Tension – Decay Review

Comfort food is at once deeply personal and broadly generalizable, speaking to our own nostalgia while also drawing on mass-produced mid-century culinary trends. Some of us prefer meatloaf, others mac and cheese. For my money, you can’t go wrong with a perfectly browned grilled cheese (pro-tip: grill both sides of the bread). When I came down with damnable Omicron recently, I needed all the comfort food and music I could get. Like comfort food, comfort music is almost guaranteed to contain a robust helping of processed cheese baked into recipes from a previous era, so I was thrilled when Dr. Metal Guy handed down the pixelated, Nosferatu-bedecked cover of Tension’s debut, Decay. Add in that Dying Victims Productions had put out two of my favorite trad/speed albums of 2021 in  Significant Point’s Into the Storm and Heavy Sentence’s Bang to Rights, and my excitement was reaching a literal fever pitch. Could Tension recapture the magic of those releases from early last year to kick off 2022?

To my delight, Tension play straight trad metal deeply steeped in NWoBHM. Iron Maiden may inspire the totality of Tension’s sound, but the band creatively mixes and matches elements of Maiden’s history in unexpected ways. Phil Meyer’s and Clemens Richter’s guitar interplay and solos are far more Murray/Gers than Murray/Smith on “Open the Gates.” This wasn’t the case on the band’s eponymous EP where “The Mark” lifted the main riff from “The Wicker Man.” Rather than the more common Dickinson route, vocalist Maik Huber draws far more on Paul Di’Anno’s punky delivery mixed with a healthy dose of Danzig croon, which works well with Huber’s limited vocal range. Conrad N.’s frenetic bass cements the Maiden influences as Tension’s real star, highlighted by the noodly bridges of “Hellflight” and “Cosmic Gaze.” Altogether, Tension wraps more developed melodic sensibilities within the presentation of an earlier, punkier Maiden.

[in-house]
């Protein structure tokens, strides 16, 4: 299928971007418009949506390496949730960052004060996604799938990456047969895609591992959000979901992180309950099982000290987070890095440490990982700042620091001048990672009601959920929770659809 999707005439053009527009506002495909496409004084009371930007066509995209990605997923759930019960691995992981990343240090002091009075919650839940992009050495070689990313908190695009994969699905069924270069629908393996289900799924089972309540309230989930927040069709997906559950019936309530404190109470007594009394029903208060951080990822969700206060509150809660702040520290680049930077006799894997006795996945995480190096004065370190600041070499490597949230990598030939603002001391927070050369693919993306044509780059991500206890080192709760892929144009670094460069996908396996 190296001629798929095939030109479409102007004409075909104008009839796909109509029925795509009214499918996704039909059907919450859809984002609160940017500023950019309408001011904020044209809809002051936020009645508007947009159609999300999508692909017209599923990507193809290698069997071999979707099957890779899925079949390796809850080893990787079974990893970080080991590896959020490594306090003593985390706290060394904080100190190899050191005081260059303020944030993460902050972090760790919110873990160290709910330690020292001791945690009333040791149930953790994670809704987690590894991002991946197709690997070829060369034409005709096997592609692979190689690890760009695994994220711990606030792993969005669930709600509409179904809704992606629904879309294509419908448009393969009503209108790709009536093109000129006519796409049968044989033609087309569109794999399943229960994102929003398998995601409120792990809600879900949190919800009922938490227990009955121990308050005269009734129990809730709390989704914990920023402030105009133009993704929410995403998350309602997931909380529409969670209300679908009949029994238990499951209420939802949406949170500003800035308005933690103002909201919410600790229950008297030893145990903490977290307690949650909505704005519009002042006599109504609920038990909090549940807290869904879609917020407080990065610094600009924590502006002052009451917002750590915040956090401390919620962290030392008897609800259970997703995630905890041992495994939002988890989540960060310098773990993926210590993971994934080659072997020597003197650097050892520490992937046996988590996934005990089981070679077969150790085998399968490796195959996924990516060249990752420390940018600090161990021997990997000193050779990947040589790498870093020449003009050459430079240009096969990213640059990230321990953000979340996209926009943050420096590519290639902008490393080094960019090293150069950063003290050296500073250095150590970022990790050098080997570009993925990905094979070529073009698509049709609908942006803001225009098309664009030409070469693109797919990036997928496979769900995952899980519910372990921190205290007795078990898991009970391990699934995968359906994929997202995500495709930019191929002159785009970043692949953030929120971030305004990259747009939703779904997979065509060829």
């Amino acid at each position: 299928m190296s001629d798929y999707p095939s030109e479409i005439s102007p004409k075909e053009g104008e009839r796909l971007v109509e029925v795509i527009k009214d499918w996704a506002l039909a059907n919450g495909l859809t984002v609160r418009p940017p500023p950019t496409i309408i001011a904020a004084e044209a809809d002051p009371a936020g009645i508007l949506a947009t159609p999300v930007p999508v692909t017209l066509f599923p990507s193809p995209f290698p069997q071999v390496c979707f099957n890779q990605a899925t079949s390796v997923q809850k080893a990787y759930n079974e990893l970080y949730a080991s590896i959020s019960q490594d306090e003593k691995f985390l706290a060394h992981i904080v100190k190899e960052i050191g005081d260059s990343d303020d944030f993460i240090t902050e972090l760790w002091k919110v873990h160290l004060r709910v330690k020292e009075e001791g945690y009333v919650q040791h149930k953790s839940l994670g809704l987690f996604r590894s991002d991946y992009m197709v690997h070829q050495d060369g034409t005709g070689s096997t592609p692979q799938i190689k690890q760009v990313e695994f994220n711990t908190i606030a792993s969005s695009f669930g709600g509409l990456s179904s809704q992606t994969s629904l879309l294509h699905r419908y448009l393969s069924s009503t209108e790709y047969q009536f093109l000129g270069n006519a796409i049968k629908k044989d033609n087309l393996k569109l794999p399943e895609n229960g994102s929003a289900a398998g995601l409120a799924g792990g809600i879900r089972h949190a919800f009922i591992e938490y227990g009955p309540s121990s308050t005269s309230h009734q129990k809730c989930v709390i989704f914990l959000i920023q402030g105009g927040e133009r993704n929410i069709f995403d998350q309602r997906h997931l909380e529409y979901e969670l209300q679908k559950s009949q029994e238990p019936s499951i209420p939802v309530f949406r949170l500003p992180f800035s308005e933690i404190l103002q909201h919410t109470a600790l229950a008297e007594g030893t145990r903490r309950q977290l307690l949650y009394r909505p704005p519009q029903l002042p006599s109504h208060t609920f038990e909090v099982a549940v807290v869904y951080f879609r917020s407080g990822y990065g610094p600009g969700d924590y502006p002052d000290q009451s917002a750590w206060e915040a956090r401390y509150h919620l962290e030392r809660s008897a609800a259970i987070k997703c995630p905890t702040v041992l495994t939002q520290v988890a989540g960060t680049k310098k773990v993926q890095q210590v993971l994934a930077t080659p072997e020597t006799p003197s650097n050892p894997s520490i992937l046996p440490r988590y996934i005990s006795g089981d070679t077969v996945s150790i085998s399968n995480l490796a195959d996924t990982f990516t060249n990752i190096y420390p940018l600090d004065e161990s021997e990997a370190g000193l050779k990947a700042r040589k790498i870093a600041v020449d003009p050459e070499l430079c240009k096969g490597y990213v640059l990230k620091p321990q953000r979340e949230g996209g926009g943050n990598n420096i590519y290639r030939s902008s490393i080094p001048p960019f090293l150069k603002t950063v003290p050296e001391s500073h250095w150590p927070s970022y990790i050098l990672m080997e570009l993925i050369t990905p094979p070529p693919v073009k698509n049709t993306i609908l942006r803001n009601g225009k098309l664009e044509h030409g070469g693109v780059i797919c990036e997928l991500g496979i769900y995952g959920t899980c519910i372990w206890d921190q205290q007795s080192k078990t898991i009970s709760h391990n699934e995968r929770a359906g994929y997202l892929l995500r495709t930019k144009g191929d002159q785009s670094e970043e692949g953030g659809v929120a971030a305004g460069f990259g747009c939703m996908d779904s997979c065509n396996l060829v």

Unfortunately, Tension plays it a tad too safe with Decay, with the album often lacking the passion of recent retro metal standouts like Tower’s Shock to the System and Heavy Sentence’s Bang to Rights. Neither Tower nor Heavy Sentence has the most technically gifted singer, but both Sarabeth Linden and Gareth Howells consistently let it rip and push the envelope of their abilities. Here, Huber only seems intermittently up to the task, teasing a desire to ramp up the histrionics on “Higher Power” and “Black Knights.” Elsewhere his delivery is flat, bordering on downright bored on the verses of “Hellflight.” Huber is most effective when he leans into Di’Anno’s undisciplined snarl, with the end of “Mistress” heavily evoking “Phantom of the Opera.” The vocal limitations are only highlighted by the questionable decision to bury fist-pumping gang vocals deep in the mix. With adrenaline goosing the tempo, “Black Knights,” “Age of the Stars,” and “Mooncrusher” will likely go down great live.

The lack of passion carries over into Tension’s songwriting more generally. “Open the Gates” and “Earth Crisis” fail to build any atmosphere with their lengthy white-noise intros. Meanwhile, the repetition of certain guitar licks and their relative sameness across tracks means that each song and the album as a whole feel considerably longer than they actually are. While 45 minutes is still in the sweet spot, the best NWoBHM homages seem to clock closer to the high 30s. Killing Editing one’s darlings is always hard, but it’s a skill I’m confident Tension will develop as the band matures.

Ultimately, Decay is the perfect comfort food: it hits the right spot when you really need it before quickly fading into memory. Tension remains an exciting name to watch in the crowded trad metal revival scene, but they’re not quite standouts yet. Hopefully, these Germans will find the confidence to embrace their own identity—warts and all—on a future follow-up.

Rating: 3.0/5.0
DR: 7 | Format Reviewed: 320 kbps mp3
Label: Dying Victims Productions
Websites: tensionheavymetal.bandcamp.com |tensionheavymetal.bandcamp.com | facebook.com/tension
Releases Worldwide: January 28th, 2022

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